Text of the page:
Over Your Dead Body: Should You Sell Your Life Insurance Policy?
Author: Patrick J. Kiger
AARP Bulletin Today
Stay away from STOLI deals, advises Frank N. Darras, a lawyer in Ontario, Calif., and an expert on insurance issues. These “stranger-originated life insurance” deals, in which investors ask older people to take out policies, are rife with financial and legal complications, he says.
But what about life settlements, which are a legal way of reselling life insurance because the insured individuals originally bought the policies themselves without the intention of reselling them?
Darras advises lots of caution.
“When you’re in your 20s, you have life insurance agents telling you that you absolutely need insurance,” Darras says. “These are the same people who are now knocking at Grandma’s door, saying that she doesn’t need insurance anymore and that she’ll benefit from selling her policy to them at a deep, deep discount.”
Selling a policy and investing the proceeds generally won’t yield as much as the death benefit that the policy will pay, according to a 2005 study by Deloitte Consulting. But there are four scenarios in which a life settlement might make sense, Darras says:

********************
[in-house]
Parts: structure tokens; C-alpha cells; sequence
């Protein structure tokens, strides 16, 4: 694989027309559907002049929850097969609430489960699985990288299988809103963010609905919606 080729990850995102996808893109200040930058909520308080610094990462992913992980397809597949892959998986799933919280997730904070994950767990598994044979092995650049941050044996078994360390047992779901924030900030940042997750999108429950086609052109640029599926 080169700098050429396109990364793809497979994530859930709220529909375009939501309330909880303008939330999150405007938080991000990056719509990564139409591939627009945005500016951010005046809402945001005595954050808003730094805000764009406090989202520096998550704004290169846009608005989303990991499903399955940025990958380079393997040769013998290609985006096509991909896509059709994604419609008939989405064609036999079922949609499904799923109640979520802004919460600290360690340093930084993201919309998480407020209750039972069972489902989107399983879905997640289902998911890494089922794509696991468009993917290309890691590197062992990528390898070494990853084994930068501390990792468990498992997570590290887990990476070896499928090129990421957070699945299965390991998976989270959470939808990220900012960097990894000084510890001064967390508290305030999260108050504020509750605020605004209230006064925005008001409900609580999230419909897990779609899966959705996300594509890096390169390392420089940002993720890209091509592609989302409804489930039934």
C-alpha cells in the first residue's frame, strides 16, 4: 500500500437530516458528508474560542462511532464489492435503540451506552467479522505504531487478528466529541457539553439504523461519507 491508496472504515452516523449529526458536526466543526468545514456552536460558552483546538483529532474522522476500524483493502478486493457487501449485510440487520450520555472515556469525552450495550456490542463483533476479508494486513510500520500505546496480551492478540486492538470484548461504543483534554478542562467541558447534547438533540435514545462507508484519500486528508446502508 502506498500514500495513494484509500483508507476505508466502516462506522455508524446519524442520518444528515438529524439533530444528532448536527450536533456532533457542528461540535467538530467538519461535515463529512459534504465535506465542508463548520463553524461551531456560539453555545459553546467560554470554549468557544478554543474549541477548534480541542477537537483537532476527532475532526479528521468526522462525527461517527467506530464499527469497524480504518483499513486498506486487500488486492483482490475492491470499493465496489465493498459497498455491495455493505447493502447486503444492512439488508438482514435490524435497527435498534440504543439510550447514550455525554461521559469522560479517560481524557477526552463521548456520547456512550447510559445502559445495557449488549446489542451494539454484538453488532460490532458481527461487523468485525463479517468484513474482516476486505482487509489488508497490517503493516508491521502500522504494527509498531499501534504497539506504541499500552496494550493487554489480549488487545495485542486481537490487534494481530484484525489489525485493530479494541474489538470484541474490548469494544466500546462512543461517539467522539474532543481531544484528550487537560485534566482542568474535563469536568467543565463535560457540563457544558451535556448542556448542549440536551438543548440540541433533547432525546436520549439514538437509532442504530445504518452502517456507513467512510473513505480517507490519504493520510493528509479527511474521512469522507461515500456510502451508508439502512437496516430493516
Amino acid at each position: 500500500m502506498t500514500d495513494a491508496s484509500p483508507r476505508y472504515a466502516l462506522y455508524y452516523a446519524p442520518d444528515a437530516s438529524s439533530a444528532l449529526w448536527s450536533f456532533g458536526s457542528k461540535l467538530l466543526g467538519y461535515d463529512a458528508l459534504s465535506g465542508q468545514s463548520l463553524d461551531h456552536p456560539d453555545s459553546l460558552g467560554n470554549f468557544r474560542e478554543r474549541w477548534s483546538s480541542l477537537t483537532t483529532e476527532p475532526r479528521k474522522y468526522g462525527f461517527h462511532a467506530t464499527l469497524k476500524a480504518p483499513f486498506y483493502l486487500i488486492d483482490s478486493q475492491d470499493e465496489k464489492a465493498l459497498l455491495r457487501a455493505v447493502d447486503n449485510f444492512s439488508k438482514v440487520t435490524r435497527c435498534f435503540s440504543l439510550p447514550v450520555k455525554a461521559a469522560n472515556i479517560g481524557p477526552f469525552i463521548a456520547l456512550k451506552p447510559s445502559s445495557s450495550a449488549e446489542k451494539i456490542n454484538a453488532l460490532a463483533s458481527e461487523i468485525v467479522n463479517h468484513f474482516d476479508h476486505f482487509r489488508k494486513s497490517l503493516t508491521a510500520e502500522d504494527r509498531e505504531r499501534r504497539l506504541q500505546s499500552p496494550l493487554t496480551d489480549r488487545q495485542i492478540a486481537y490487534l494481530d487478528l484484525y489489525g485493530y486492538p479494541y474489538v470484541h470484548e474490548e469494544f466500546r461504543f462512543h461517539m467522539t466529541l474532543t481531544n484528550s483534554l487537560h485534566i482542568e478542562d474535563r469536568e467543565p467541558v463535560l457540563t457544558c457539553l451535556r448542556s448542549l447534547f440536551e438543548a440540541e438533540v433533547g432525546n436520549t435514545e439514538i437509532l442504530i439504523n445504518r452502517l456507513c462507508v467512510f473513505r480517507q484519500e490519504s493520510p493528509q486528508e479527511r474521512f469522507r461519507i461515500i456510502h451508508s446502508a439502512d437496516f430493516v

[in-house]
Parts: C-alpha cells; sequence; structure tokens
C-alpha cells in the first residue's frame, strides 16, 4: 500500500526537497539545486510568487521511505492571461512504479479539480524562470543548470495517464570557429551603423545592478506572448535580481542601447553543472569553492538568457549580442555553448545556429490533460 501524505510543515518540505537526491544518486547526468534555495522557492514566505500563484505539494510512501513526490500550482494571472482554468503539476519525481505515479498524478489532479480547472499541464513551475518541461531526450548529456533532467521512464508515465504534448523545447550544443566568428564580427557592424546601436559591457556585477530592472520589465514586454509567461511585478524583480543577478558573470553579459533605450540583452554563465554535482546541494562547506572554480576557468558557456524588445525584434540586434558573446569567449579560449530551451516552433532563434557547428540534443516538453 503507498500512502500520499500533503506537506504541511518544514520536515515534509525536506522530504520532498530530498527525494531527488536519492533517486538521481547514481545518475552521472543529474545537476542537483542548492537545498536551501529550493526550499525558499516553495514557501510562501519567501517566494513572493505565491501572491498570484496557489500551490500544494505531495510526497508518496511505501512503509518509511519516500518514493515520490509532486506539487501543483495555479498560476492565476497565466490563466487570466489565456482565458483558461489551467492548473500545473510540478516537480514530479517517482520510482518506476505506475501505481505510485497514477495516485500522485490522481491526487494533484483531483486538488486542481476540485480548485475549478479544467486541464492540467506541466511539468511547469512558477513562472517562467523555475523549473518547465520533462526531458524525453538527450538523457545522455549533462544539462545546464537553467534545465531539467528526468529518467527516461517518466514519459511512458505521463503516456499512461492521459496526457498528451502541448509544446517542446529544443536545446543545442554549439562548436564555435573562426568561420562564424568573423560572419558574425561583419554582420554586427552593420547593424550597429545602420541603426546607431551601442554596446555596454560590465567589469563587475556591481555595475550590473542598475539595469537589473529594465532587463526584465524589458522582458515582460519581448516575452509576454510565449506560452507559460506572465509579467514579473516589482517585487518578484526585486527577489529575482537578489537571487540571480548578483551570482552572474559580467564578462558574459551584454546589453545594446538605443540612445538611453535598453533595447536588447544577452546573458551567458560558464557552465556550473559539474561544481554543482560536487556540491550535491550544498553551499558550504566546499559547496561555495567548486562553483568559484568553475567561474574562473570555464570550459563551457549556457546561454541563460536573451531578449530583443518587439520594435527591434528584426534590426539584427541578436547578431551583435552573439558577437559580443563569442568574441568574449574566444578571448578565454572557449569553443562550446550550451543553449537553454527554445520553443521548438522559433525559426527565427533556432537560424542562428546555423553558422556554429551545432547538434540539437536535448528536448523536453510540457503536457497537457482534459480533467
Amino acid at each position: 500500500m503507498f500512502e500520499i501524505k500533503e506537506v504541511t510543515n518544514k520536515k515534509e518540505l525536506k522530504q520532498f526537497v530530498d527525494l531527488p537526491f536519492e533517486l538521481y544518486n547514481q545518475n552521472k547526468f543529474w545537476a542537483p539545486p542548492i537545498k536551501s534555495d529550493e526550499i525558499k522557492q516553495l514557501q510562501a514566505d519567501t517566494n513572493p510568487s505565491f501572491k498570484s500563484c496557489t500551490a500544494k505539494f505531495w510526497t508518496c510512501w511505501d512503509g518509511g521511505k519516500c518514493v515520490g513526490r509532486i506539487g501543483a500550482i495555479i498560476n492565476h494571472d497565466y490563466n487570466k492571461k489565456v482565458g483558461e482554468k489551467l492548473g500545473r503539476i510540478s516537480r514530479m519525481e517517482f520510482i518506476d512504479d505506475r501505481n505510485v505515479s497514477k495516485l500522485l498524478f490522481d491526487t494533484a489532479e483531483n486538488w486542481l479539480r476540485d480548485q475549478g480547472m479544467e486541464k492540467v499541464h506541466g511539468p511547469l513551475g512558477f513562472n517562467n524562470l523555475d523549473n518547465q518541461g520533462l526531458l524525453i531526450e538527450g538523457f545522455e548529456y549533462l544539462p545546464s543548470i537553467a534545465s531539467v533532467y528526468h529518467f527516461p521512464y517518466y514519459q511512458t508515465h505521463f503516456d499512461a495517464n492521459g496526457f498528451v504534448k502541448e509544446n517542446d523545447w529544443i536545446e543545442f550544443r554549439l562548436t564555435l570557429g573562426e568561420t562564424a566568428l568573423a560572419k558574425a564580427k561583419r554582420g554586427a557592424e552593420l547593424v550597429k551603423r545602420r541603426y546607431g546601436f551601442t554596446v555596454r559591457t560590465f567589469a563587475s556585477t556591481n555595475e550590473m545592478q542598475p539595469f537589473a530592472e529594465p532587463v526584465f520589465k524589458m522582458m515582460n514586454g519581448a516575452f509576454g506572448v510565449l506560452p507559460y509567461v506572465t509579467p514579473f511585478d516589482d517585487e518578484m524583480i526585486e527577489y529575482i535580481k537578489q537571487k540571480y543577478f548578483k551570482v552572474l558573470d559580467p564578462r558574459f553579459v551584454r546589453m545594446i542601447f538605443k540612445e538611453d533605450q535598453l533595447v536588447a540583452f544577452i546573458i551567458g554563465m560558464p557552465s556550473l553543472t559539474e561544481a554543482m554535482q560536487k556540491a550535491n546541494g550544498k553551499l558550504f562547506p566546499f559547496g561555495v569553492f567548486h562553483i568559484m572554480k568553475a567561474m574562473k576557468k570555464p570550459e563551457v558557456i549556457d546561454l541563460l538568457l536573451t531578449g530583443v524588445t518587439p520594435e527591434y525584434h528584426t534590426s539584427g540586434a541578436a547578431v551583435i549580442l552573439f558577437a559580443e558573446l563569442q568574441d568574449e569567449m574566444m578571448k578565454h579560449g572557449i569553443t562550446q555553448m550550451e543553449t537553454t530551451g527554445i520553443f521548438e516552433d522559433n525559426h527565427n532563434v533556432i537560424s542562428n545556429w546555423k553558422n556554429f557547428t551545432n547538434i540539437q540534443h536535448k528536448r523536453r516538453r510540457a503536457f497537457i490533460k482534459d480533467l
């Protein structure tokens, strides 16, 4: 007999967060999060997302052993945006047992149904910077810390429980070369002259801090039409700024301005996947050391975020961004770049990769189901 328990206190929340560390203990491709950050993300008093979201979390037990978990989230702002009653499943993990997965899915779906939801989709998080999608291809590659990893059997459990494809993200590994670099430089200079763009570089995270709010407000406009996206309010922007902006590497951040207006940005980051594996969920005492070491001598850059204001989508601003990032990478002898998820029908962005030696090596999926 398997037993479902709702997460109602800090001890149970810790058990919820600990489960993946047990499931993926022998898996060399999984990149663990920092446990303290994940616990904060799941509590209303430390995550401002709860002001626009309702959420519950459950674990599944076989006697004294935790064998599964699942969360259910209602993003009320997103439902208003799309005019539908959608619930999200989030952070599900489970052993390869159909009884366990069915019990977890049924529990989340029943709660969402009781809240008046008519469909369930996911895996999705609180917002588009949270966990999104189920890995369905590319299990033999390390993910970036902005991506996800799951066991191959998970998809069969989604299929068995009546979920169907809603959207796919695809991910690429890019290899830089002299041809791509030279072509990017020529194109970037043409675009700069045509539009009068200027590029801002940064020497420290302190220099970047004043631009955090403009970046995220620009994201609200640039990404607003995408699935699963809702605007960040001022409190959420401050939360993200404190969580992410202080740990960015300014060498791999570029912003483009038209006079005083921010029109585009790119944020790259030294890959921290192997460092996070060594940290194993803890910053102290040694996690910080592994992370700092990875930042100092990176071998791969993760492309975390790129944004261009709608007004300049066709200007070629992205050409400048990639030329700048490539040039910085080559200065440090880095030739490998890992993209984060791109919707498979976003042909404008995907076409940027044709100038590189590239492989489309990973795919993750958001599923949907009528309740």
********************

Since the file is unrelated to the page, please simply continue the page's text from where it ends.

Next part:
• You have a catastrophic illness, expect to live two years or less and need money to pay expenses in the interim.
• You’re in dire financial shape, and the insurance policy is your only remaining asset that can be cashed in.
• You can no longer afford the premiums and otherwise would simply let the policy lapse.
• You get “a truly terrific deal” that gives you significantly more than the surrender value of the policy.
Get any offers in writing, Darras suggests, and ask that the agent’s or broker’s commission be disclosed. (Commissions can be as much as 8 percent of a policy’s face value, the Deloitte study found.)
With a life settlement, as with a STOLI, you may have to pay higher income taxes, Darras warns. In addition, your eligibility for Medicare or Medicaid may be affected.